Summer swimming season brings with it swim parties, competitive swimming and diving competitions and simple poolside recreation. Philadelphia pools, whether city or privately owned can be dangerous too, especially when diving. Even competitive Bucks County divers must learn to check the water depth directly beneath the diving board to insure safety, thus avoiding back surgery.
Though at first a pool might seem like a safe environment for diving, dangers lurk that are not always obvious. The physical pool design is a factor in many diving accidents and while some are inherently safer than others, no Philadelphia area one is completely safe.
Woody Franklin, diving coach and FINA certified judge writes that if a diver trains in a 15 foot deep pool but then moves to a shallower depth in only 12 feet of water, then, “the bottom will come much quicker than what they are used to.” He concludes that diving then requires that quick adjustments be made. Franklin cites that without a strong somersault save for example, it’s possible the diver might sustain an injury. To avoid back surgery, it is imperative that adjustments be made while diving.
From a physical standpoint, diving accidents requiring back surgery are often attributed to insufficient water depth. The most typical diving accident is when a person’s head hits the bottom, causing head, neck and back injuries. If you think about it, water slows the diver down so depth of the water really matters and makes a difference in injury severity.
Knowing what is safe is where the twist comes in. There is disparity in what is considered “standard water depth” for diving height among authorities. Mark Green of the National Recreation and Park Association explains that since water decreases downward motion, that there is a point where “downward motion ceases.” Green says the point where this happens is between 12 and 15 feet, although he notes that others purport an absolutely safe diving depth is 18 to 20 feet.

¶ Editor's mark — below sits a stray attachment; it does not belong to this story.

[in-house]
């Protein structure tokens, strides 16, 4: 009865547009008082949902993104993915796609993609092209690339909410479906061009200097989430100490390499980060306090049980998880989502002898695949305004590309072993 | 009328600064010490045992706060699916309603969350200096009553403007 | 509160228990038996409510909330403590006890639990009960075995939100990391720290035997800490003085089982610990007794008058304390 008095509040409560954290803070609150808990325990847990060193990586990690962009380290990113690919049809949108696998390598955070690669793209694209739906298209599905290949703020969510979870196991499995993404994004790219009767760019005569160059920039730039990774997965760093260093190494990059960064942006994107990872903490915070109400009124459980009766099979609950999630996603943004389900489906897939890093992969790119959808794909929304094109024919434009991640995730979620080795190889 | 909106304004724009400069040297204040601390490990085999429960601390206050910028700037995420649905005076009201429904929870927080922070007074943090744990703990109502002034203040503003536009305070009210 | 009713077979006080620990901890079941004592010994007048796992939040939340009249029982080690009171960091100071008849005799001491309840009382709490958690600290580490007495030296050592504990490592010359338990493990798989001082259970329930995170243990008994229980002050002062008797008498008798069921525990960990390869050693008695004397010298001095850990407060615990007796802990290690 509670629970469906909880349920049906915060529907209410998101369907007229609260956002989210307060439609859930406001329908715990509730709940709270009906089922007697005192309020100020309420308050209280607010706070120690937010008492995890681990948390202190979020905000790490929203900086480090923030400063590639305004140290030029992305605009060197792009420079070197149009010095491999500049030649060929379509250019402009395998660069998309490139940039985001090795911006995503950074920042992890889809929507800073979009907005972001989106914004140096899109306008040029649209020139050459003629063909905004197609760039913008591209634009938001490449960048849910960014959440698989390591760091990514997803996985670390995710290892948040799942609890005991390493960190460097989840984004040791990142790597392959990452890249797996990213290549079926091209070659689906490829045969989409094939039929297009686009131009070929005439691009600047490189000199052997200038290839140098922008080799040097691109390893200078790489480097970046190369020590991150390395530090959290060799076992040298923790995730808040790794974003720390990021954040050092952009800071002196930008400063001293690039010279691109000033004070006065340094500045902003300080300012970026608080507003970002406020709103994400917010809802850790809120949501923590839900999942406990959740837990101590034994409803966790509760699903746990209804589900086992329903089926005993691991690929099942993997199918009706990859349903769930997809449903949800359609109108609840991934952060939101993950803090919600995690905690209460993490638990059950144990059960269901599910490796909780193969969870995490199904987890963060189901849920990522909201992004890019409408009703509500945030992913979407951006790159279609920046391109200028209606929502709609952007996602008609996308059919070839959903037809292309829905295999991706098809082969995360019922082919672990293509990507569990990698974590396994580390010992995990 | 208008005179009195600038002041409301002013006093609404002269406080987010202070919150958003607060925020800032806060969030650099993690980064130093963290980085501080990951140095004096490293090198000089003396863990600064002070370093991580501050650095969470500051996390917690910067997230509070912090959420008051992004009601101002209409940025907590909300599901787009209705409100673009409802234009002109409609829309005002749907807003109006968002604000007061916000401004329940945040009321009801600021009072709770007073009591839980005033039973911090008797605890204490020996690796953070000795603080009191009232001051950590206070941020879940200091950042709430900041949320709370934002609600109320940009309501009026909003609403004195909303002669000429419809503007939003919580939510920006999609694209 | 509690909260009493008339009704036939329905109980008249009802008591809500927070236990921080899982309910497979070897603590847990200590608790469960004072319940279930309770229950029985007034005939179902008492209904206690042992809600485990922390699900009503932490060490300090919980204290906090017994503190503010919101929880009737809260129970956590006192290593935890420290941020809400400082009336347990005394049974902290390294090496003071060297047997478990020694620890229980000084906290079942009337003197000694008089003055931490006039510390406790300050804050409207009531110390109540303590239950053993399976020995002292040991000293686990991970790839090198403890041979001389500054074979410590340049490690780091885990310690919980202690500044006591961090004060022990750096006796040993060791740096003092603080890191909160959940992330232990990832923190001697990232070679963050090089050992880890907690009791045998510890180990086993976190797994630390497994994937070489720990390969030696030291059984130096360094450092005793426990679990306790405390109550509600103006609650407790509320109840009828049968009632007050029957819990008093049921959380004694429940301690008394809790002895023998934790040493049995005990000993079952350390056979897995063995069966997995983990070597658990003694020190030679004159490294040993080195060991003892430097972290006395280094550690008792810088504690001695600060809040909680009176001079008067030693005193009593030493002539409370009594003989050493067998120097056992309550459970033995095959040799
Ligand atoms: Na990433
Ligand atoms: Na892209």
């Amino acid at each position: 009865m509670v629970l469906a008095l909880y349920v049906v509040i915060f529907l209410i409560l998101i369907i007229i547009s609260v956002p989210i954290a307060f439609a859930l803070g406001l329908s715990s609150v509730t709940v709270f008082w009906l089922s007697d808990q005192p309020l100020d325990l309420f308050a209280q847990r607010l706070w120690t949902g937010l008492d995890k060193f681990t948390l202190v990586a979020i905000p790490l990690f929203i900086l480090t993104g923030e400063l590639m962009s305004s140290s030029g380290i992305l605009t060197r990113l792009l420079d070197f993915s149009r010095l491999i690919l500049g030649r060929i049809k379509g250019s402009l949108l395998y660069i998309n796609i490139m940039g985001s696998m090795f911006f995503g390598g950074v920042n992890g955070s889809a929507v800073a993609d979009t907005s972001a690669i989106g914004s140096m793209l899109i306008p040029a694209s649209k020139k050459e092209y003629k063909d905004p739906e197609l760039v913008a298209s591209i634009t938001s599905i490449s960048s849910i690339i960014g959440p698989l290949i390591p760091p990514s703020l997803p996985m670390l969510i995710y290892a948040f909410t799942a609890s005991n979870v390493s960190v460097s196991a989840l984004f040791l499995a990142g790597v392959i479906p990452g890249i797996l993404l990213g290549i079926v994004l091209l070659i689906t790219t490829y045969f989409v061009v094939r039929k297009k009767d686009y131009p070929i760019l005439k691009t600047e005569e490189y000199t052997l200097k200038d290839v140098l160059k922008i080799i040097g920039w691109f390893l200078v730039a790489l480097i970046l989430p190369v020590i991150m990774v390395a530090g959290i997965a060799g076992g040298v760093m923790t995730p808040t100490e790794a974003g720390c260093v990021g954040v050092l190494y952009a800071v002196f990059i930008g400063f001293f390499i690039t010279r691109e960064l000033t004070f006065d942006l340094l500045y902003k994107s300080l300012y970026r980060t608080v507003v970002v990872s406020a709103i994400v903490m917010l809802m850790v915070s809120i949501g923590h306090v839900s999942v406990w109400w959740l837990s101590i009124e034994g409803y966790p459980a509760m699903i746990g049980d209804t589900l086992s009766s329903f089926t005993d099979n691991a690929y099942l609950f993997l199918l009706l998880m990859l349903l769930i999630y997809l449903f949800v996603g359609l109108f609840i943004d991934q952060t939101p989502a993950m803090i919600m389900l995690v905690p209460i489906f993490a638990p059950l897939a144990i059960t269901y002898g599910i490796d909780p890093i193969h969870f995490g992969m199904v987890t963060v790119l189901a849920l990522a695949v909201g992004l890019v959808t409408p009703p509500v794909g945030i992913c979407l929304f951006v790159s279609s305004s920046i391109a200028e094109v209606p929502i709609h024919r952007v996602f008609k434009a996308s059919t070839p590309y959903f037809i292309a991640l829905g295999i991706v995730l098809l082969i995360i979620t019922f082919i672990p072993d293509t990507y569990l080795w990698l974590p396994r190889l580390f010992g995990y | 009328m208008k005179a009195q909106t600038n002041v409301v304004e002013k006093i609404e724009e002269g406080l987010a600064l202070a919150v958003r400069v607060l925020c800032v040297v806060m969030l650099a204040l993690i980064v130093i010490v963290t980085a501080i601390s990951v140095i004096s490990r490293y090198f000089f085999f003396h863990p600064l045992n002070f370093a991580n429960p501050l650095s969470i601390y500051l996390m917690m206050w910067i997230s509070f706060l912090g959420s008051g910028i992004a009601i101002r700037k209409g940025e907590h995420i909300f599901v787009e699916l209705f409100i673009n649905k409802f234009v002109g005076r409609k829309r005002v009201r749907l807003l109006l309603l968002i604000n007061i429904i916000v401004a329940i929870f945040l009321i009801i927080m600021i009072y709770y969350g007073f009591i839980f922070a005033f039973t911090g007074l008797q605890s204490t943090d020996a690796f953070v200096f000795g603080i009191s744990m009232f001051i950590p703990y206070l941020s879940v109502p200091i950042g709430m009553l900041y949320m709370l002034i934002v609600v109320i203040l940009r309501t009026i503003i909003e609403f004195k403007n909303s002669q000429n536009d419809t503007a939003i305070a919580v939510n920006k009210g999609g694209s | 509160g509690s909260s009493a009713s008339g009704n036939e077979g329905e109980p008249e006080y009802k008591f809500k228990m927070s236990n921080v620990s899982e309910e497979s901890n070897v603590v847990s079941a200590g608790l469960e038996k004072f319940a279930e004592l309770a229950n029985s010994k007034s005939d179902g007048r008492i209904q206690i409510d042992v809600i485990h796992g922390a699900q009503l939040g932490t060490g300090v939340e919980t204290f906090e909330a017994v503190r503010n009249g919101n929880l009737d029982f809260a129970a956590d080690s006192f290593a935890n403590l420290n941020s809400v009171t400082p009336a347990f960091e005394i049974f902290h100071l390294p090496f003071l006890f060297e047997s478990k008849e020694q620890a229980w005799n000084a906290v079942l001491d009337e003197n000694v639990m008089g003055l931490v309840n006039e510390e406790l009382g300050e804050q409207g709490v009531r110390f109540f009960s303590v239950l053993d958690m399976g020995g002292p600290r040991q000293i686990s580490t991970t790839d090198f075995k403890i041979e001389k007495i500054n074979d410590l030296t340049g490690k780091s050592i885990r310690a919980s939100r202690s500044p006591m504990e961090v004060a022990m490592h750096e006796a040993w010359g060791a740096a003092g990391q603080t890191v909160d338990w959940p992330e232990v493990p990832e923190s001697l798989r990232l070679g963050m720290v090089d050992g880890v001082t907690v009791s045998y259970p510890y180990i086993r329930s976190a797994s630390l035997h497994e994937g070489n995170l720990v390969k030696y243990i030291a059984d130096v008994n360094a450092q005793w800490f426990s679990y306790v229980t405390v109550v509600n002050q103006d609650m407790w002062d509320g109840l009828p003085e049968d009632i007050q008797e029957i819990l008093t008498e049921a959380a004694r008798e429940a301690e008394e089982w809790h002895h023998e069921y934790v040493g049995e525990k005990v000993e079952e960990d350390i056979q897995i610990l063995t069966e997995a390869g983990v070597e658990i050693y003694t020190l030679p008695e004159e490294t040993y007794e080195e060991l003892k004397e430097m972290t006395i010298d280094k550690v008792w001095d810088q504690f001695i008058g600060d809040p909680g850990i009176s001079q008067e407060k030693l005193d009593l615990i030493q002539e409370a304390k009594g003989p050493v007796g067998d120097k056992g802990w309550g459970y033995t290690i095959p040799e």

The problem with this is that few people in Philadelphia or Bucks County have either the space or the cash to build and maintain a pool with a diving area so deep. So, Green continues, “This leaves open the question of the water depth required to create an acceptable risk.”
Here’s how the authorities stack up on the minimum recommended water depth for diving:
• American Red Cross – 3 feet
• Australian Diving Association – over 9 feet
• FINA (Federation Internationale de Natation Amateur) – 3 feet
• National Foundation for Spinal Health –
o 3 ½ feet for any diving
o 3 ½ – 4 feet for dives from 18″ platforms above the water
o 4 or more feet for over 18″ to 30″ platforms above the water
• SportSmart Canada – when depth is twice diver height
These standards are not based on scientific evidence, but are merely standards. Divers who wish to avoid back injury and possible surgery should exercise caution.
Bucks County and Philadelphia area swimmers should be aware that diving accidents sometimes happen due to the shape of a pool. Collision occurs either at a side or bottom contour. These are tricky for divers to differentiate without exterior depth markings.
Finally, the artistic style that is popular of today’s pools may make for interesting shape, but leave little or no margin of error for a diver.